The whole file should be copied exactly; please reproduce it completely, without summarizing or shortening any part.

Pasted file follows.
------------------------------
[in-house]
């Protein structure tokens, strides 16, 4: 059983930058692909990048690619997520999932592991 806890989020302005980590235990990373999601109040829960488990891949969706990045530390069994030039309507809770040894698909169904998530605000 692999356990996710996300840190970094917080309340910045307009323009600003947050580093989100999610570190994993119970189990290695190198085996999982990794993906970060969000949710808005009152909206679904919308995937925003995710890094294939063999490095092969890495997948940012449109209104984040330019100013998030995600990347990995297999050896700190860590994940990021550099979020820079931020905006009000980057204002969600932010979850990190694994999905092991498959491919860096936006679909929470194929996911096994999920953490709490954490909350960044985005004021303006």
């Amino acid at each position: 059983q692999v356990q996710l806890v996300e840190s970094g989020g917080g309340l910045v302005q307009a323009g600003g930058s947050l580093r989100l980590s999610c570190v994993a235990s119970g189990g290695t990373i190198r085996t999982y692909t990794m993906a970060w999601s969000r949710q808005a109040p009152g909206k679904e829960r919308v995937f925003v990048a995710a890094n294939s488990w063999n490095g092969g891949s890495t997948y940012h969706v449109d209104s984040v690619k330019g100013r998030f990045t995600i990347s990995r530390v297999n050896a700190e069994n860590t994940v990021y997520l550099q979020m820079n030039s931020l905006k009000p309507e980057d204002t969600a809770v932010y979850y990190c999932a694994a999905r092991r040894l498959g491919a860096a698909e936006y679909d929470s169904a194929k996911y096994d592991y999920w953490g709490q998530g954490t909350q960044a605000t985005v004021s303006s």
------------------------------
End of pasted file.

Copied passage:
[in-house]
């Protein structure tokens, strides 16, 4: 059983930058692909990048690619997520999932592991 806890989020302005980590235990990373999601109040829960488990891949969706990045530390069994030039309507809770040894698909169904998530605000 692999356990996710996300840190970094917080309340910045307009323009600003947050580093989100999610570190994993119970189990290695190198085996999982990794993906970060969000949710808005009152909206679904919308995937925003995710890094294939063999490095092969890495997948940012449109209104984040330019100013998030995600990347990995297999050896700190860590994940990021550099979020820079931020905006009000980057204002969600932010979850990190694994999905092991498959491919860096936006679909929470194929996911096994999920953490709490954490909350960044985005004021303006």
């Amino acid at each position: 059983q692999v356990q996710l806890v996300e840190s970094g989020g917080g309340l910045v302005q307009a323009g600003g930058s947050l580093r989100l980590s999610c570190v994993a235990s119970g189990g290695t990373i190198r085996t999982y692909t990794m993906a970060w999601s969000r949710q808005a109040p009152g909206k679904e829960r919308v995937f925003v990048a995710a890094n294939s488990w063999n490095g092969g891949s890495t997948y940012h969706v449109d209104s984040v690619k330019g100013r998030f990045t995600i990347s990995r530390v297999n050896a700190e069994n860590t994940v990021y997520l550099q979020m820079n030039s931020l905006k009000p309507e980057d204002t969600a809770v932010y979850y990190c999932a694994a999905r092991r040894l498959g491919a860096a698909e936006y679909d929470s169904a194929k996911y096994d592991y999920w953490g709490q998530g954490t909350q960044a605000t985005v004021s303006s």